If you’re a veteran cinephile, a student of film, or perhaps of a certain age, the name Alex Montalban may ring a faint or even a loud bell in relation to the world of cinema. You may not even really be sure why.
Well, let me connect the dots for you: actor and former stunt man Alex Montalban is none other than the grandson of the late bonafide Mexican legend of cinema that is Ricardo Montalban.
On first appearances, this seemingly confident ‘jock’ type is not an immediately obvious choice for a character that struggles with mental health issues. However, it soon becomes apparent whilst watching Natalie Rodriguez’s The Extraordinary Ordinary (2019), that Alex Montalban sensitively handles the theme of mental health with an expertly delivered performance. So much so that it genuinely moved me as I watched it and I almost paused at a couple of moments to collect myself. I was surprised to learn, after watching the movie, that he has only pursued an acting role in recent years.
In the following interview Alex discusses about how he originally got into stunt work somewhat accidentally on the set of John Wick (2014); how the Meisner technique has helped him to draw on personal experiences to inform his acting; and why he was so keen to accept the role of Alex in The Extraordinary Ordinary (2019).
FF: Tell us about The Extraordinary Ordinary (2019), how you became involved and the part you played?
AM: Yeah, I grew up playing hockey and, in Hollywood, there’s actually a pretty small knit group of people who play. Within that group there is this incredible, extraordinary woman and actress, by the name of Maddison Bullock. She’s actually a former semi-pro figure skater. So, we would see each other out at rinks, skate around; I put a hockey stick in her hands; she’s extremely athletic. She’s also very plugged into the film industry.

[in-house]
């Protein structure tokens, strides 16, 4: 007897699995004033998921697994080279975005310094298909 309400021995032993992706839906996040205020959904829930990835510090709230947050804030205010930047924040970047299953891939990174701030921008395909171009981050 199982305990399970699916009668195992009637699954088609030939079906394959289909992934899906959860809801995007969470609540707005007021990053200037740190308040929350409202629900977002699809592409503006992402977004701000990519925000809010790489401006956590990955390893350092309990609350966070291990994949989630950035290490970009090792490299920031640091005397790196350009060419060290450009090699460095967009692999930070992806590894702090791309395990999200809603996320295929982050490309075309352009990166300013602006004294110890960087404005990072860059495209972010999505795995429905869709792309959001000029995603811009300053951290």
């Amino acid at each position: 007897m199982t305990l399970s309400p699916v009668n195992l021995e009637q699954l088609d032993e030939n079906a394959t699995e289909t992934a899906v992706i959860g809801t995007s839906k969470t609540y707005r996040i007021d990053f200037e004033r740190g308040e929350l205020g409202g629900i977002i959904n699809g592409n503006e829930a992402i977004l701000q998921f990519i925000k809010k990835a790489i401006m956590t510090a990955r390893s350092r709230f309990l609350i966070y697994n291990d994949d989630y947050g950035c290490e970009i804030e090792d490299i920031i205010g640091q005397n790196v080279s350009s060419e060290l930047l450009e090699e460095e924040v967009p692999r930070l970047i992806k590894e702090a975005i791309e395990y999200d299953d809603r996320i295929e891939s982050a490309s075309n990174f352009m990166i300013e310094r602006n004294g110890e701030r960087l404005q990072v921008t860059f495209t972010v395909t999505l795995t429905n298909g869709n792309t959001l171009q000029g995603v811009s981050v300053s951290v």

She wrote, directed and produced her own movie called Ice (2018) and there was a hockey player role in there which she liked me for. I read for it and then she ended up casting one of my good buddies who I skate with.
We kept in contact with each other and then she texted me one day with, ‘Hey, I want you to read this script. There’s a character in there…coincidentally the character’s name is Alex. Give it a read and see how you like it?’ I was like: ‘Yeah, send it over to me. I’m happy to!’
I read it and immediately fell in love with the story and the character. Maddison said: ‘Can you put yourself on tape for Natalie?’, I said: ‘Yeah, of course.’
So, they sent me two scenes: one of them was a little flat and with the other one I was like: ‘OK, I can knock this one out of the park!’ And basically the role just called upon an emotional preparation that just needed wholehearted sensitivity and a vulnerability coming from a leading man which you don’t see a lot of – so that’s kind of what I wanted to bring to the story. So, I put myself on tape, I sent it to Natalie who apparently watched it over and over again, cried, and I got hired!
FF: Did you draw on personal experience to produce what seemed like a very authentic performance?
AM: Absolutely. So, I’m theatre trained, I studied the Meisner technique in LA for two and a half years. During that time my best friend since I was five years old – we grew up playing hockey together – passed away. This was about five years ago, while I was going through the programme. and the Meisner technique trains you to do exactly that: it’s to live your truth. So absolutely, you can pull on past traumatic experiences or other life experiences, then you just hit that note or emotion at the top of your scene with your lines buried rote. The camera picks up the rest.
FF: Am I right in understanding that it was your first role in a feature? And, if so, were you nervous?